The Draft National Education Policy, 2019 : Rights and Inclusion

June 28, 2019 | Dolashree Mysoor

The Draft National Education Policy, 2019 (DNEP) released by the government on May 31, 2019 has been described as a much needed attempt to overhaul the prevailing education system in India.  Despite the initial uproar about the alleged imposition of Hindi in the curriculum, the policy appears to have found a good balance between retaining the old and ushering in new changes. In this post, we only respond to two crucial issues.

 

Expansion of the right to pre-school education:

The DNEP proposes changes to the existing scheme of providing access to education under the Right of Children to Free and Compulsory Education Act, 2009 (RTE Act). One prominent proposal is the extension of the right to free and compulsory education to early childhood care and education and higher secondary education. The prevailing fundamental right to education under Article 21A extends to children between 6 to 14 years, i.e., students between Classes I to VIII. The DNEP proposes to extend this to children between 3 to 18 years of age to include pre-school education and high school education until Class X would be crucial to meaningfully secure equal access to quality education for all learners.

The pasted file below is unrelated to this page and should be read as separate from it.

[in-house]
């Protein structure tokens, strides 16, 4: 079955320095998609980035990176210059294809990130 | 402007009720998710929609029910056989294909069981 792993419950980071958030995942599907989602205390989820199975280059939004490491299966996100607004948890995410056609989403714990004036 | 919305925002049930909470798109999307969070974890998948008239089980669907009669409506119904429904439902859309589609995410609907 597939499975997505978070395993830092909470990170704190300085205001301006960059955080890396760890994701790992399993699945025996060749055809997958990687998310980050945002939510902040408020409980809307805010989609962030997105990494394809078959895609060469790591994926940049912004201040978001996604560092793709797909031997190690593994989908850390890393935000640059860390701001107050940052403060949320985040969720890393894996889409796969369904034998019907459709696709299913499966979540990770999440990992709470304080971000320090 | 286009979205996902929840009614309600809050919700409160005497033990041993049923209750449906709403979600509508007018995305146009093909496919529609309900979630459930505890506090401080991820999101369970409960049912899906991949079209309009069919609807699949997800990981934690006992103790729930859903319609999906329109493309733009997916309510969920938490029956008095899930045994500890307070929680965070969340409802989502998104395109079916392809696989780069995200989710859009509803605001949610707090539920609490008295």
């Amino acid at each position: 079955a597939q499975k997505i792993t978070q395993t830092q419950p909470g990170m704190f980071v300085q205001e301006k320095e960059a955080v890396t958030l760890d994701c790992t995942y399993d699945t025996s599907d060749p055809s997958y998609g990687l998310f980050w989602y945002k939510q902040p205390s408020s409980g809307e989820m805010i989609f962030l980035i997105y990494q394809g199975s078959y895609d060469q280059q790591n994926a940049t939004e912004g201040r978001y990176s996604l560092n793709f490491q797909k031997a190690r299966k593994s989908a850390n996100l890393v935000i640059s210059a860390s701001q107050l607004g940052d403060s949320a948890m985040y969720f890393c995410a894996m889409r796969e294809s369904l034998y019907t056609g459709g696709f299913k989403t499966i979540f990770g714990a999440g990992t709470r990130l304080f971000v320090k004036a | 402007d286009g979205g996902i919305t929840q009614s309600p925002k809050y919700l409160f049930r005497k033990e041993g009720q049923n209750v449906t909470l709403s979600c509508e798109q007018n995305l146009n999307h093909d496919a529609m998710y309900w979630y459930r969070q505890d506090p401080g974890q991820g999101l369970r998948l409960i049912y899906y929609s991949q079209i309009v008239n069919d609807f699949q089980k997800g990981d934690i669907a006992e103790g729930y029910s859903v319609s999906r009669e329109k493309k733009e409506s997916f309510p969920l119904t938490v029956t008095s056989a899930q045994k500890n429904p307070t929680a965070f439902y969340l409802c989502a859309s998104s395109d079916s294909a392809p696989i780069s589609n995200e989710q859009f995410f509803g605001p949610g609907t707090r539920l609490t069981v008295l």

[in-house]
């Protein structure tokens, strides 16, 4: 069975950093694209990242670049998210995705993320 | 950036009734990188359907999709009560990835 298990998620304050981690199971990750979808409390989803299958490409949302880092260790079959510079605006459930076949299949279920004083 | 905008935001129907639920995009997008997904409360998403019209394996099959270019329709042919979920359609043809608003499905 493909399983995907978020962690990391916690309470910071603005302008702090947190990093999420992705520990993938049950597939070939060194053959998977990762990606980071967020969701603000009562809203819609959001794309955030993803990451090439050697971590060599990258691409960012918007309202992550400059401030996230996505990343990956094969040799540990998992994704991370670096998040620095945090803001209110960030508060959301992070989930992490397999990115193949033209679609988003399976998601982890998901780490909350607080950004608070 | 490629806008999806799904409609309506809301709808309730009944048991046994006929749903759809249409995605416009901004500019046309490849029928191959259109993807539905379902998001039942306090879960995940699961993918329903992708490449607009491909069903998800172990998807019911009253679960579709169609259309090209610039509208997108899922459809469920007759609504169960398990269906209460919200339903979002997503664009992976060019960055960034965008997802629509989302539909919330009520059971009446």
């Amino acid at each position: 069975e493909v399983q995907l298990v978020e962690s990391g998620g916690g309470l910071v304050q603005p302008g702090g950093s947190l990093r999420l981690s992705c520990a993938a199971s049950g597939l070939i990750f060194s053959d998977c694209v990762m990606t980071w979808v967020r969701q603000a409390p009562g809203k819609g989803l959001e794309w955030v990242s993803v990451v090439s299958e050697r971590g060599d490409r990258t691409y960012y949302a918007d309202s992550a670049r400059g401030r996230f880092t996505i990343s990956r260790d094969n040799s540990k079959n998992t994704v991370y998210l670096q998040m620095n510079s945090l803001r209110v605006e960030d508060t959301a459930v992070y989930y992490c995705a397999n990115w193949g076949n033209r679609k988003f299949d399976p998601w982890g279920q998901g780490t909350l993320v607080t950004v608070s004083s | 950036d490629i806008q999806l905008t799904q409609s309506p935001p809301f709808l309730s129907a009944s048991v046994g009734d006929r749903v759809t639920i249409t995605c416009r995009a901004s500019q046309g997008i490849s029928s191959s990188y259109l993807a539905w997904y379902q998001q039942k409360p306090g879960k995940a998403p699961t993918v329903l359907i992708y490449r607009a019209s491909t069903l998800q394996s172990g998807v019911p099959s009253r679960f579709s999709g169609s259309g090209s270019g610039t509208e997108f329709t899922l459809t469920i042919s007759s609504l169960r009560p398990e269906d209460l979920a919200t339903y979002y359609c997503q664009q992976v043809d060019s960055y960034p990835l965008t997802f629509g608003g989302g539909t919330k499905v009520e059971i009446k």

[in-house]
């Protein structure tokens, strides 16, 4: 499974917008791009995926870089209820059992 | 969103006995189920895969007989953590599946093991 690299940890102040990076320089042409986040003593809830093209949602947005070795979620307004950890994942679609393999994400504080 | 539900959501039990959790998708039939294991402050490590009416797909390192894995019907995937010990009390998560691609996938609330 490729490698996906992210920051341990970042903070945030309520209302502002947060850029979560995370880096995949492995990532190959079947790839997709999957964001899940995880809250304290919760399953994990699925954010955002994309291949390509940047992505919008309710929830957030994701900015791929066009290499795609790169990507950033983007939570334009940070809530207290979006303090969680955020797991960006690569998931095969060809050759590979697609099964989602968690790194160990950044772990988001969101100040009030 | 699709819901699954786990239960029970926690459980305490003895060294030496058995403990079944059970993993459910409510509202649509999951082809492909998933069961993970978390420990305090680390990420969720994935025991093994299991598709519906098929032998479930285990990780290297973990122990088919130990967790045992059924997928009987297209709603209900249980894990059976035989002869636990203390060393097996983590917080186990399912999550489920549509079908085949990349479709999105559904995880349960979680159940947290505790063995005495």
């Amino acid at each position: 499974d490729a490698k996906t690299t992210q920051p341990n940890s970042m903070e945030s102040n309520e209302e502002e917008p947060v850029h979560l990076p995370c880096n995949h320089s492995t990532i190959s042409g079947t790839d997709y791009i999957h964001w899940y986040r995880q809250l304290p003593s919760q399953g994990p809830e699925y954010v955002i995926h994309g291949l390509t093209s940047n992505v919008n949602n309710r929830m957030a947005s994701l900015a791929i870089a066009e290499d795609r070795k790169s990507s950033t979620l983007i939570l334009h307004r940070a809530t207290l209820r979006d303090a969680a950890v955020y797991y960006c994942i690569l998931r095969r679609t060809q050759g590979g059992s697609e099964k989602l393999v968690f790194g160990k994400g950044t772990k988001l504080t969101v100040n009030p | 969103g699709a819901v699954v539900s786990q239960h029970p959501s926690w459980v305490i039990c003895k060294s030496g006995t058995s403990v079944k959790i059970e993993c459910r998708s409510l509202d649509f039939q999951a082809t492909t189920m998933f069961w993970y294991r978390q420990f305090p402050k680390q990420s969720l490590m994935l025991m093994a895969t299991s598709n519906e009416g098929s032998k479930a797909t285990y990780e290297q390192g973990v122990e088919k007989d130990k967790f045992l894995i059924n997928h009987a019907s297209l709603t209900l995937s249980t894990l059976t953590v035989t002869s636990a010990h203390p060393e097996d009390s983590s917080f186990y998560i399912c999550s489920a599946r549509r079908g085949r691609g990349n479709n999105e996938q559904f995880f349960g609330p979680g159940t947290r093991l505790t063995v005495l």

Chapter 3 of the DNEP recognises the need for integrating and universalising pre-school education with regular schooling to ensure that children entering Class I are better prepared to attend school. The prevailing system of pre-school education in India is regulated in a haphazard manner and is inaccessible to children from marginalised groups. Children can avail early childhood care from Anganwadis. The DNEP recognizes that these institutions pay little attention to their educational needs and proposes extending the scope of the right to education.

 

Rights of Transgender Students:

Unfortunately, the DNEP does not take the rights of transgender children forward in a concrete way. While it is impressive that it mentions transgender children, and that school environments should not violate their constitutional rights, the way forward would not be to create a national database on transgender children. The DNEP should categorically lay down that schools should protect transgender students, that they shall have the rights to use restrooms and spaces that correspond to their self-identified gender identity and that schools should take steps to ensure that there is no harassment, bullying, segregation, victimisation, verbal or physical assault by peers and humiliation by educators refusing to use the correct pronouns. School reform the world over is taking a whole-of-school approach to address LGBTQI students that includes structural, relational, and instructional reform, to make schools truly equal and LGBTQI inclusive. The DNEP would do well to take these approaches into account.

Dolashree Mysoor

Research Associate

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